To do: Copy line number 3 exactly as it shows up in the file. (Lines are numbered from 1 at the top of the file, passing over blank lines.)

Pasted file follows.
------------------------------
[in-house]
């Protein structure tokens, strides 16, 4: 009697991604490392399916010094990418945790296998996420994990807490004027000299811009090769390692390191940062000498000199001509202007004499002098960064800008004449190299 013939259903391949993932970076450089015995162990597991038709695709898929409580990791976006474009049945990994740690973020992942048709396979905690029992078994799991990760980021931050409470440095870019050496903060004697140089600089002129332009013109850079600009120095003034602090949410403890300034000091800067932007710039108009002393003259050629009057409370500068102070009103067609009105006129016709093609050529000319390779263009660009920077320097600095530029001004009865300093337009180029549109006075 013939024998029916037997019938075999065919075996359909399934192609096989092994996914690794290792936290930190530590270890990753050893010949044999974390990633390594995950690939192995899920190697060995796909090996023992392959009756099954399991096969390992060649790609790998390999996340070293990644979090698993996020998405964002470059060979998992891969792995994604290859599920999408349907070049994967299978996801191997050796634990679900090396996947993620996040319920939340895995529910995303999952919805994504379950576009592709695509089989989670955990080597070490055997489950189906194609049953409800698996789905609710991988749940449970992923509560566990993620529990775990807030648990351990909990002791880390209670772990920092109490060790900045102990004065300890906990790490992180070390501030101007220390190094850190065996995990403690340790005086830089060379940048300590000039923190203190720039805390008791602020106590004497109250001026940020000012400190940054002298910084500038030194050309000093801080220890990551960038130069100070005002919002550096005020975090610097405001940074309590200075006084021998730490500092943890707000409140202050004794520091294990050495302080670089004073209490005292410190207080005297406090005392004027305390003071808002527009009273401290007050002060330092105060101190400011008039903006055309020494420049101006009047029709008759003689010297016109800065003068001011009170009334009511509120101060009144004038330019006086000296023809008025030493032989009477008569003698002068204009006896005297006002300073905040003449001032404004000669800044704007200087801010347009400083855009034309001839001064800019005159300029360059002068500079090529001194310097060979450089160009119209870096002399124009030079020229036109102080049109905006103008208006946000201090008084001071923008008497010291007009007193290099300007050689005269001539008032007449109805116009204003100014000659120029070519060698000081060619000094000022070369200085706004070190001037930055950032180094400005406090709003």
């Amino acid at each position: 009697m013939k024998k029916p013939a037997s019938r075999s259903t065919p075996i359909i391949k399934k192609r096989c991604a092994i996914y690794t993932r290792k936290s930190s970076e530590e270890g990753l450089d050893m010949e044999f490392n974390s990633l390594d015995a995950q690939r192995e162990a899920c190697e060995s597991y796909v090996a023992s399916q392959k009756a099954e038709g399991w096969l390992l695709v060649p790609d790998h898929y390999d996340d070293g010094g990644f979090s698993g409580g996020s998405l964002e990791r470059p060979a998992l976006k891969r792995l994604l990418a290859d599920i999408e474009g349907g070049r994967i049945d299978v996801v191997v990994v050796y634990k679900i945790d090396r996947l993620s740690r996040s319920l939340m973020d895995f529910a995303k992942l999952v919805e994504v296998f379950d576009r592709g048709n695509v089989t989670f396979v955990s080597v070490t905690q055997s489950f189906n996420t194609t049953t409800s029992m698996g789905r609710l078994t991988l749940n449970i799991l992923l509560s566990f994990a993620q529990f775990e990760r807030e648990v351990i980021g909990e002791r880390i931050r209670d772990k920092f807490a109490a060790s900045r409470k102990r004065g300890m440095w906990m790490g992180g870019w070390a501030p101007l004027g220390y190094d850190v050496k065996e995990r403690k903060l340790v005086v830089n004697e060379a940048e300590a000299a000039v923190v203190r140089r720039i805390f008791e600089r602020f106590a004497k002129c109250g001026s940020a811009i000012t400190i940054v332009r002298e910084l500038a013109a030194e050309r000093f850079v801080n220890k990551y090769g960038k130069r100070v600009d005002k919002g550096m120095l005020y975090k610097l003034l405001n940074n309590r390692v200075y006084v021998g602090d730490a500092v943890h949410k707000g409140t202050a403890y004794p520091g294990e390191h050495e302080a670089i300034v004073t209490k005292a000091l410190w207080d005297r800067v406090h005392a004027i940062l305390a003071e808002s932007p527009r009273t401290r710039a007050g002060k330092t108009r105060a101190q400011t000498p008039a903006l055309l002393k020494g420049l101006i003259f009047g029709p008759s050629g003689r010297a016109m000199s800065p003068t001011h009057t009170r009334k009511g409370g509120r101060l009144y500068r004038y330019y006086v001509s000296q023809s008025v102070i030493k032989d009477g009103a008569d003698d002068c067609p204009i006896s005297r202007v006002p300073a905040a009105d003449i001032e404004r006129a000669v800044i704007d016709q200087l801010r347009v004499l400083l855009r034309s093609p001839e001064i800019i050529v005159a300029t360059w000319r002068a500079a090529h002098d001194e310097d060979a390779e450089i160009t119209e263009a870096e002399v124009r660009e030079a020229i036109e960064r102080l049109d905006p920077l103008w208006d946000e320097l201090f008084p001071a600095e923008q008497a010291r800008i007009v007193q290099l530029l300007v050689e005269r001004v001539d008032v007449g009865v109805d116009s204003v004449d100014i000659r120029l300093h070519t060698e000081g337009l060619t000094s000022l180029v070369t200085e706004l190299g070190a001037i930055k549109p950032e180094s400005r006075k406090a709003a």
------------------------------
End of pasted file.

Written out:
């Amino acid at each position: 009697m013939k024998k029916p013939a037997s019938r075999s259903t065919p075996i359909i391949k399934k192609r096989c991604a092994i996914y690794t993932r290792k936290s930190s970076e530590e270890g990753l450089d050893m010949e044999f490392n974390s990633l390594d015995a995950q690939r192995e162990a899920c190697e060995s597991y796909v090996a023992s399916q392959k009756a099954e038709g399991w096969l390992l695709v060649p790609d790998h898929y390999d996340d070293g010094g990644f979090s698993g409580g996020s998405l964002e990791r470059p060979a998992l976006k891969r792995l994604l990418a290859d599920i999408e474009g349907g070049r994967i049945d299978v996801v191997v990994v050796y634990k679900i945790d090396r996947l993620s740690r996040s319920l939340m973020d895995f529910a995303k992942l999952v919805e994504v296998f379950d576009r592709g048709n695509v089989t989670f396979v955990s080597v070490t905690q055997s489950f189906n996420t194609t049953t409800s029992m698996g789905r609710l078994t991988l749940n449970i799991l992923l509560s566990f994990a993620q529990f775990e990760r807030e648990v351990i980021g909990e002791r880390i931050r209670d772990k920092f807490a109490a060790s900045r409470k102990r004065g300890m440095w906990m790490g992180g870019w070390a501030p101007l004027g220390y190094d850190v050496k065996e995990r403690k903060l340790v005086v830089n004697e060379a940048e300590a000299a000039v923190v203190r140089r720039i805390f008791e600089r602020f106590a004497k002129c109250g001026s940020a811009i000012t400190i940054v332009r002298e910084l500038a013109a030194e050309r000093f850079v801080n220890k990551y090769g960038k130069r100070v600009d005002k919002g550096m120095l005020y975090k610097l003034l405001n940074n309590r390692v200075y006084v021998g602090d730490a500092v943890h949410k707000g409140t202050a403890y004794p520091g294990e390191h050495e302080a670089i300034v004073t209490k005292a000091l410190w207080d005297r800067v406090h005392a004027i940062l305390a003071e808002s932007p527009r009273t401290r710039a007050g002060k330092t108009r105060a101190q400011t000498p008039a903006l055309l002393k020494g420049l101006i003259f009047g029709p008759s050629g003689r010297a016109m000199s800065p003068t001011h009057t009170r009334k009511g409370g509120r101060l009144y500068r004038y330019y006086v001509s000296q023809s008025v102070i030493k032989d009477g009103a008569d003698d002068c067609p204009i006896s005297r202007v006002p300073a905040a009105d003449i001032e404004r006129a000669v800044i704007d016709q200087l801010r347009v004499l400083l855009r034309s093609p001839e001064i800019i050529v005159a300029t360059w000319r002068a500079a090529h002098d001194e310097d060979a390779e450089i160009t119209e263009a870096e002399v124009r660009e030079a020229i036109e960064r102080l049109d905006p920077l103008w208006d946000e320097l201090f008084p001071a600095e923008q008497a010291r800008i007009v007193q290099l530029l300007v050689e005269r001004v001539d008032v007449g009865v109805d116009s204003v004449d100014i000659r120029l300093h070519t060698e000081g337009l060619t000094s000022l180029v070369t200085e706004l190299g070190a001037i930055k549109p950032e180094s400005r006075k406090a709003a």